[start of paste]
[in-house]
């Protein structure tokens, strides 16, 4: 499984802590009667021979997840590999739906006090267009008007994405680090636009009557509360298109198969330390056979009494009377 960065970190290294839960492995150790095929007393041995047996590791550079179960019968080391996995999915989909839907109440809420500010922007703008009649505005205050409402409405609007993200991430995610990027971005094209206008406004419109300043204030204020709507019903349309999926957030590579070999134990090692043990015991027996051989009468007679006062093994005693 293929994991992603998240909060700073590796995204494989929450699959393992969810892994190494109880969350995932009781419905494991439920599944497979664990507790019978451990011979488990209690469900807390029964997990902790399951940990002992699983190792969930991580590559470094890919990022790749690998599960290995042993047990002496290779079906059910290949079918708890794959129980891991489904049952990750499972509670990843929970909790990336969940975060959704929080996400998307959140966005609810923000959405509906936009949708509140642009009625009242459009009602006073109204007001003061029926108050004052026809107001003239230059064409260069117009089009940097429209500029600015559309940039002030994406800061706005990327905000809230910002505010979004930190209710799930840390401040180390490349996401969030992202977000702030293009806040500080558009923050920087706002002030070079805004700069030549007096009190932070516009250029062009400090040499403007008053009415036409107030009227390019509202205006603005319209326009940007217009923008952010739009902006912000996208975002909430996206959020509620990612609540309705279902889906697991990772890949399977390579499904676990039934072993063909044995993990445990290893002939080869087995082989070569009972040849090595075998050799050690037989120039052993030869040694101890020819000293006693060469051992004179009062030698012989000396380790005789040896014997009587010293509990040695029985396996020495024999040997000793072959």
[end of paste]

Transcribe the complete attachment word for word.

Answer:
[in-house]
């Protein structure tokens, strides 16, 4: 499984802590009667021979997840590999739906006090267009008007994405680090636009009557509360298109198969330390056979009494009377 960065970190290294839960492995150790095929007393041995047996590791550079179960019968080391996995999915989909839907109440809420500010922007703008009649505005205050409402409405609007993200991430995610990027971005094209206008406004419109300043204030204020709507019903349309999926957030590579070999134990090692043990015991027996051989009468007679006062093994005693 293929994991992603998240909060700073590796995204494989929450699959393992969810892994190494109880969350995932009781419905494991439920599944497979664990507790019978451990011979488990209690469900807390029964997990902790399951940990002992699983190792969930991580590559470094890919990022790749690998599960290995042993047990002496290779079906059910290949079918708890794959129980891991489904049952990750499972509670990843929970909790990336969940975060959704929080996400998307959140966005609810923000959405509906936009949708509140642009009625009242459009009602006073109204007001003061029926108050004052026809107001003239230059064409260069117009089009940097429209500029600015559309940039002030994406800061706005990327905000809230910002505010979004930190209710799930840390401040180390490349996401969030992202977000702030293009806040500080558009923050920087706002002030070079805004700069030549007096009190932070516009250029062009400090040499403007008053009415036409107030009227390019509202205006603005319209326009940007217009923008952010739009902006912000996208975002909430996206959020509620990612609540309705279902889906697991990772890949399977390579499904676990039934072993063909044995993990445990290893002939080869087995082989070569009972040849090595075998050799050690037989120039052993030869040694101890020819000293006693060469051992004179009062030698012989000396380790005789040896014997009587010293509990040695029985396996020495024999040997000793072959």